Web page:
Another featurette with a self-explanatory title, Visual Effects offers a nine-minute, 14-second examination of that area. We hear from visual effects supervisor Boyd Shermis, computer graphics supervisor Ron Brinkman, and engineer Jack Sessums.
A generally compelling program, a couple of elements appear most interesting. I like Shermis’ discussion of why he used Vista Vision for green screen composite shots, and I also think the matte painting composite seguences are good.
Finally, HBO First Look: The Making of Speed runs 24 minutes, 13 seconds and provides the usual glossy program. Hosted by Dennis Hopper, the show involves notes from actors Bullock, Reeves, Daniels, and Hopper, producer Gordon, director de Bont, technical advisor Randy Walker, executive producer Bryce, stunt coordinator Hymes, visual effects supervisor Shermis, engineer Sessums, stuntmen Smrz and Brown, and computer graphics supervisor Brinkman.
Although the piece includes a few good behind the scenes snippets, it remains fluffy and promotional as a whole. We find much of its information elsewhere, as the subway crash and bus jump are explored more thoroughly on other parts of the disc. Speed buffs may want to give it a look for some of the candid bits, but otherwise it’s not very useful.
Extended Scenes includes six segments and spans a total of 12 minutes, seven seconds of material. The vast majority of that running provides shots from the final film to set up the unused material, so the actual new footage fills little of the space and seems like minor alterations.
Most significant is an extension to the cop party at the bar, where we get a little more character information about Jack and Harry. Most entertaining is a very short addition to the chat between Helen and Annie, as the latter gets some funny lines that should have stayed in the film.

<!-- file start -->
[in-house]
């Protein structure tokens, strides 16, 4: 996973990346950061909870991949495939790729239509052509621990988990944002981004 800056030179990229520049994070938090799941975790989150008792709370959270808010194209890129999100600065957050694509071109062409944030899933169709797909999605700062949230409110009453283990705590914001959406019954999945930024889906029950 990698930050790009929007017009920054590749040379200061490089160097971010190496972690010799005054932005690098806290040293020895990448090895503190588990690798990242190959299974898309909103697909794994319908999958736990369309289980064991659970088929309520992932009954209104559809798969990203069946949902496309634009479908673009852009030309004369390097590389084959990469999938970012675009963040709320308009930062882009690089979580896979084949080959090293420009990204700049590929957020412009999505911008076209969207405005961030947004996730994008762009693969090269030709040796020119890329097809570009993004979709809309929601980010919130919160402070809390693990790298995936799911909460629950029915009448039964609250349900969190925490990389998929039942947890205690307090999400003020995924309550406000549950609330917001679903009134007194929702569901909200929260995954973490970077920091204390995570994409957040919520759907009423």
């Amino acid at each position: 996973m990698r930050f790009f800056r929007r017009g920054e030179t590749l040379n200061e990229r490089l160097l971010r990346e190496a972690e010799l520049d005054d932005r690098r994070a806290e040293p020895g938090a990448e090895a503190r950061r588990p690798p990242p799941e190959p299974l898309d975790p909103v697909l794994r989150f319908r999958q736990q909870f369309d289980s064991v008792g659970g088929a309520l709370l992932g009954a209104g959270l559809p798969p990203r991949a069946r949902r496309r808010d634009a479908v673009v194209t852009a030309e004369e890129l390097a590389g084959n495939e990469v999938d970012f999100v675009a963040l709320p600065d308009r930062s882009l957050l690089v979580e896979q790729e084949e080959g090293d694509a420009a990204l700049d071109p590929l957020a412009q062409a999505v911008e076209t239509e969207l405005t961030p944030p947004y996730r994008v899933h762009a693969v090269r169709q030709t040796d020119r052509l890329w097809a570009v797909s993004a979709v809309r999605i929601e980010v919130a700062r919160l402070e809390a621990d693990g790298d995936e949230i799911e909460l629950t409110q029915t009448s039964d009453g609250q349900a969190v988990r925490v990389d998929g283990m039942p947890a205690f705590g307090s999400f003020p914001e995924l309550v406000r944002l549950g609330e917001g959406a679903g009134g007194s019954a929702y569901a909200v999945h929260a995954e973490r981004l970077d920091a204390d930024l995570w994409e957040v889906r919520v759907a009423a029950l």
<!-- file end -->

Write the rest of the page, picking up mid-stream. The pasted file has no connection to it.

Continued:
Note that while this Blu-ray includes six scenes vs. the five on the DVD, we don’t find anything new. Instead, this disc’s “Airline Version” of “Cargo Jet Explosion” appeared as an Easter egg on the old release. Spoiler alert: it leaves out the detonation of an actual plane.
In addition to one trailer and 10 TV spots, we finish with a music video for “Speed” by Billy Idol. The terrible song makes for a bland video, as it offers the standard mix of lip-synched performance with shots from the movie.
Note that while the 2006 Blu-ray dropped plenty of extras from the original two-disc DVD, and many – but not all – of those come back here. The 2021 Blu-ray still lacks some multi-angle and text materials as well as archival interviews.
The 2006 Blu-ray added some new elements, primarily in the form of a text commentary and a game. The latter stunk, but the trivia track should’ve returned for this disc.
28 years after its release, Speed remains a terrific thrill ride. It may not be the absolute best of its genre, but it’s quite close to the top, and it provides a fun and exciting experience. The 4K UHD offers very good picture and sound along with a pretty appealing set of supplements. This turns into the best Speed on the market.
To rate this film, visit the DVD review of SPEED